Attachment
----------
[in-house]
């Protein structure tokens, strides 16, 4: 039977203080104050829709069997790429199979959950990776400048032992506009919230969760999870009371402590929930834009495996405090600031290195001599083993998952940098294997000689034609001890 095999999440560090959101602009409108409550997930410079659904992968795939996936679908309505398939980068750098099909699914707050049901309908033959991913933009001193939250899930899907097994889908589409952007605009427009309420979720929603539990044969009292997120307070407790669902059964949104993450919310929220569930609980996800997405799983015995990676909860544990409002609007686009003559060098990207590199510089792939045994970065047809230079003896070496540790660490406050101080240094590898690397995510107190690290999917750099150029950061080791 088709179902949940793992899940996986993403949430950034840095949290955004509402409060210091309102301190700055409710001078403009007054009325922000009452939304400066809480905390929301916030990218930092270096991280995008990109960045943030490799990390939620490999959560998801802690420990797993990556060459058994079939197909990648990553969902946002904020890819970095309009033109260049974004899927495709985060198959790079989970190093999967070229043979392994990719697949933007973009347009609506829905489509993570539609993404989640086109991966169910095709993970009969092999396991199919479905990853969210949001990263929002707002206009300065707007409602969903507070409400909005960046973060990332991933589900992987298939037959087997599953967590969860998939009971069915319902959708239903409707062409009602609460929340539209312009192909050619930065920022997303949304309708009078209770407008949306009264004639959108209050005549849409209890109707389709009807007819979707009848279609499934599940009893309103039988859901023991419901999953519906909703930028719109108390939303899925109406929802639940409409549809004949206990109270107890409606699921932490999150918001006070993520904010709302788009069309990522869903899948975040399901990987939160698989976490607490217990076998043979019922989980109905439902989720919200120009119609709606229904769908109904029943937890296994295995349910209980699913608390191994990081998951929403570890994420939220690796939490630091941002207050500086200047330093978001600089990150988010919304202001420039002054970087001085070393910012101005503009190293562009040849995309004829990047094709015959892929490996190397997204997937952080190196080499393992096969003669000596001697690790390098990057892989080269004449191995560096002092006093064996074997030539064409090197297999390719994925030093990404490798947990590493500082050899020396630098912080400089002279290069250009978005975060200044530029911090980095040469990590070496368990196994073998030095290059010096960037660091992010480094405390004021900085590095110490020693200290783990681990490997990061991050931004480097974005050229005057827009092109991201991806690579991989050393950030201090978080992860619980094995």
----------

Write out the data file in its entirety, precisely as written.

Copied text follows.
[in-house]
């Protein structure tokens, strides 16, 4: 039977203080104050829709069997790429199979959950990776400048032992506009919230969760999870009371402590929930834009495996405090600031290195001599083993998952940098294997000689034609001890 095999999440560090959101602009409108409550997930410079659904992968795939996936679908309505398939980068750098099909699914707050049901309908033959991913933009001193939250899930899907097994889908589409952007605009427009309420979720929603539990044969009292997120307070407790669902059964949104993450919310929220569930609980996800997405799983015995990676909860544990409002609007686009003559060098990207590199510089792939045994970065047809230079003896070496540790660490406050101080240094590898690397995510107190690290999917750099150029950061080791 088709179902949940793992899940996986993403949430950034840095949290955004509402409060210091309102301190700055409710001078403009007054009325922000009452939304400066809480905390929301916030990218930092270096991280995008990109960045943030490799990390939620490999959560998801802690420990797993990556060459058994079939197909990648990553969902946002904020890819970095309009033109260049974004899927495709985060198959790079989970190093999967070229043979392994990719697949933007973009347009609506829905489509993570539609993404989640086109991966169910095709993970009969092999396991199919479905990853969210949001990263929002707002206009300065707007409602969903507070409400909005960046973060990332991933589900992987298939037959087997599953967590969860998939009971069915319902959708239903409707062409009602609460929340539209312009192909050619930065920022997303949304309708009078209770407008949306009264004639959108209050005549849409209890109707389709009807007819979707009848279609499934599940009893309103039988859901023991419901999953519906909703930028719109108390939303899925109406929802639940409409549809004949206990109270107890409606699921932490999150918001006070993520904010709302788009069309990522869903899948975040399901990987939160698989976490607490217990076998043979019922989980109905439902989720919200120009119609709606229904769908109904029943937890296994295995349910209980699913608390191994990081998951929403570890994420939220690796939490630091941002207050500086200047330093978001600089990150988010919304202001420039002054970087001085070393910012101005503009190293562009040849995309004829990047094709015959892929490996190397997204997937952080190196080499393992096969003669000596001697690790390098990057892989080269004449191995560096002092006093064996074997030539064409090197297999390719994925030093990404490798947990590493500082050899020396630098912080400089002279290069250009978005975060200044530029911090980095040469990590070496368990196994073998030095290059010096960037660091992010480094405390004021900085590095110490020693200290783990681990490997990061991050931004480097974005050229005057827009092109991201991806690579991989050393950030201090978080992860619980094995």